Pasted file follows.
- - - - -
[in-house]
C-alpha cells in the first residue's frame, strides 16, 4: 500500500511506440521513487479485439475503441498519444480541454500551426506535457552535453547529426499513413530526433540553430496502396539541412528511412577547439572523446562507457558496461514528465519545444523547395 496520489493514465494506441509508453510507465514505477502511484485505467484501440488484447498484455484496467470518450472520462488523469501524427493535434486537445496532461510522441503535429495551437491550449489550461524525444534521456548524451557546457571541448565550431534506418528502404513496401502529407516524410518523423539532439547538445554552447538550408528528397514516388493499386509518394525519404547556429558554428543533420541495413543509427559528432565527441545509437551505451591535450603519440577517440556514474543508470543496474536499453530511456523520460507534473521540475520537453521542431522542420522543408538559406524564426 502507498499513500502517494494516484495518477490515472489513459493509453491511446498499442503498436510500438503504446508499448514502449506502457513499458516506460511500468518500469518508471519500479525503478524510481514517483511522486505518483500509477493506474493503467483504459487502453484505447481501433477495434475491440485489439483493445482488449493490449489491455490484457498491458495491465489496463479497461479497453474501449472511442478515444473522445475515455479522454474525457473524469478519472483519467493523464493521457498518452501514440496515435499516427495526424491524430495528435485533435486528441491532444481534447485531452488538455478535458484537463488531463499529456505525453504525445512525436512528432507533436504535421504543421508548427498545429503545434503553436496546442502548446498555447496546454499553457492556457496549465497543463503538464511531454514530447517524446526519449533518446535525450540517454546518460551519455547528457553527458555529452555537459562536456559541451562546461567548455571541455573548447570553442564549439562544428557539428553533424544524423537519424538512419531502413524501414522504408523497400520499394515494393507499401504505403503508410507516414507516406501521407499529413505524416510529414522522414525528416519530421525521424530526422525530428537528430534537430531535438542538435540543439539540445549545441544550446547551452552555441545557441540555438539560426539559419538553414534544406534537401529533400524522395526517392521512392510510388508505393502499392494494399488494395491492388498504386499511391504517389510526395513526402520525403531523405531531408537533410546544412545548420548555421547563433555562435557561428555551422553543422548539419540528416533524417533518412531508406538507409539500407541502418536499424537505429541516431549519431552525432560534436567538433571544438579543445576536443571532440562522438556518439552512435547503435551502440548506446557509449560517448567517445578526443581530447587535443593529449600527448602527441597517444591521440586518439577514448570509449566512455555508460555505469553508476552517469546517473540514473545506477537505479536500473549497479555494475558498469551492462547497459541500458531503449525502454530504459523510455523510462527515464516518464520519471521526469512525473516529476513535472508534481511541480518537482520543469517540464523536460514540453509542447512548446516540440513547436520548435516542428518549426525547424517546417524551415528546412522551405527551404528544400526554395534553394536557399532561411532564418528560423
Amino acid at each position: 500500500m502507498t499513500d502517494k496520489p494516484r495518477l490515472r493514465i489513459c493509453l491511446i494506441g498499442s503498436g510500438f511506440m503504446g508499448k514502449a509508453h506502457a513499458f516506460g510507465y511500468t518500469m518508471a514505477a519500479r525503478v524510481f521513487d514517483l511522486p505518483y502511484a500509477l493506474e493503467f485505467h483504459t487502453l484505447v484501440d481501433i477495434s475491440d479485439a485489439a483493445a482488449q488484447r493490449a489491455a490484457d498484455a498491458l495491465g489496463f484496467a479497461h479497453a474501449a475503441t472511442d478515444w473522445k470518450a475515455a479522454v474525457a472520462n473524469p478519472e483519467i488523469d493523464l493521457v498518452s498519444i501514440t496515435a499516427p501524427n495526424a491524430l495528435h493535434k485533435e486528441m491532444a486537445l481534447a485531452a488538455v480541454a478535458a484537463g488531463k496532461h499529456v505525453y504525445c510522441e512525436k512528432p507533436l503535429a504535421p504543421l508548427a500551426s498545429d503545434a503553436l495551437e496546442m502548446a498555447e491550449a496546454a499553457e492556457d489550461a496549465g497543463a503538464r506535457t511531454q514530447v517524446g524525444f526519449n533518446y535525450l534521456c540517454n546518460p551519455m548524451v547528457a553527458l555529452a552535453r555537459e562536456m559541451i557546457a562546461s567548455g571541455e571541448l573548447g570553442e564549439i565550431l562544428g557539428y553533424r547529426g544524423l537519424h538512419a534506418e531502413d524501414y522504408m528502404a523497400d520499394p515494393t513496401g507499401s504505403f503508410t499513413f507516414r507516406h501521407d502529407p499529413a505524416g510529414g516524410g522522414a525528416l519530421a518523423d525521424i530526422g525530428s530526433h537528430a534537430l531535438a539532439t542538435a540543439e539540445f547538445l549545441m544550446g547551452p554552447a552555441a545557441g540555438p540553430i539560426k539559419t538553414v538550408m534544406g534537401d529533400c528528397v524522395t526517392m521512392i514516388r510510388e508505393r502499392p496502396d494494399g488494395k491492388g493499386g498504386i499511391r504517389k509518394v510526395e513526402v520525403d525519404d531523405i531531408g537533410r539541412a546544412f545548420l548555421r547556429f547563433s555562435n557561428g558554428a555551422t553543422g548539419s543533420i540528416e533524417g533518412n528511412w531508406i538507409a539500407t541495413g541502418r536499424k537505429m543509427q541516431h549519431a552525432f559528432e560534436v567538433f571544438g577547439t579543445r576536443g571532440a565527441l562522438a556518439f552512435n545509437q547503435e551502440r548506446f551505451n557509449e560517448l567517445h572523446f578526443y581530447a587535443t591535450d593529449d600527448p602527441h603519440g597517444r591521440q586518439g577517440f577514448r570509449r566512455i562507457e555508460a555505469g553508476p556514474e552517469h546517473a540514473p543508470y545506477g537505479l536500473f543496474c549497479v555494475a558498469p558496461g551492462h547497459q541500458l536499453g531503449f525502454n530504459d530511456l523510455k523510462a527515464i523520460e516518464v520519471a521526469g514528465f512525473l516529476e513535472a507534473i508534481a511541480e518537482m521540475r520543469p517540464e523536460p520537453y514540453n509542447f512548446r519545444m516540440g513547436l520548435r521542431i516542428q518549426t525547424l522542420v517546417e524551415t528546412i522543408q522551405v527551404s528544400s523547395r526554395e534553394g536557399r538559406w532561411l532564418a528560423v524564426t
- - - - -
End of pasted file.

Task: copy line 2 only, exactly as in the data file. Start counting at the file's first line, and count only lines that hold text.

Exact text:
C-alpha cells in the first residue's frame, strides 16, 4: 500500500511506440521513487479485439475503441498519444480541454500551426506535457552535453547529426499513413530526433540553430496502396539541412528511412577547439572523446562507457558496461514528465519545444523547395 496520489493514465494506441509508453510507465514505477502511484485505467484501440488484447498484455484496467470518450472520462488523469501524427493535434486537445496532461510522441503535429495551437491550449489550461524525444534521456548524451557546457571541448565550431534506418528502404513496401502529407516524410518523423539532439547538445554552447538550408528528397514516388493499386509518394525519404547556429558554428543533420541495413543509427559528432565527441545509437551505451591535450603519440577517440556514474543508470543496474536499453530511456523520460507534473521540475520537453521542431522542420522543408538559406524564426 502507498499513500502517494494516484495518477490515472489513459493509453491511446498499442503498436510500438503504446508499448514502449506502457513499458516506460511500468518500469518508471519500479525503478524510481514517483511522486505518483500509477493506474493503467483504459487502453484505447481501433477495434475491440485489439483493445482488449493490449489491455490484457498491458495491465489496463479497461479497453474501449472511442478515444473522445475515455479522454474525457473524469478519472483519467493523464493521457498518452501514440496515435499516427495526424491524430495528435485533435486528441491532444481534447485531452488538455478535458484537463488531463499529456505525453504525445512525436512528432507533436504535421504543421508548427498545429503545434503553436496546442502548446498555447496546454499553457492556457496549465497543463503538464511531454514530447517524446526519449533518446535525450540517454546518460551519455547528457553527458555529452555537459562536456559541451562546461567548455571541455573548447570553442564549439562544428557539428553533424544524423537519424538512419531502413524501414522504408523497400520499394515494393507499401504505403503508410507516414507516406501521407499529413505524416510529414522522414525528416519530421525521424530526422525530428537528430534537430531535438542538435540543439539540445549545441544550446547551452552555441545557441540555438539560426539559419538553414534544406534537401529533400524522395526517392521512392510510388508505393502499392494494399488494395491492388498504386499511391504517389510526395513526402520525403531523405531531408537533410546544412545548420548555421547563433555562435557561428555551422553543422548539419540528416533524417533518412531508406538507409539500407541502418536499424537505429541516431549519431552525432560534436567538433571544438579543445576536443571532440562522438556518439552512435547503435551502440548506446557509449560517448567517445578526443581530447587535443593529449600527448602527441597517444591521440586518439577514448570509449566512455555508460555505469553508476552517469546517473540514473545506477537505479536500473549497479555494475558498469551492462547497459541500458531503449525502454530504459523510455523510462527515464516518464520519471521526469512525473516529476513535472508534481511541480518537482520543469517540464523536460514540453509542447512548446516540440513547436520548435516542428518549426525547424517546417524551415528546412522551405527551404528544400526554395534553394536557399532561411532564418528560423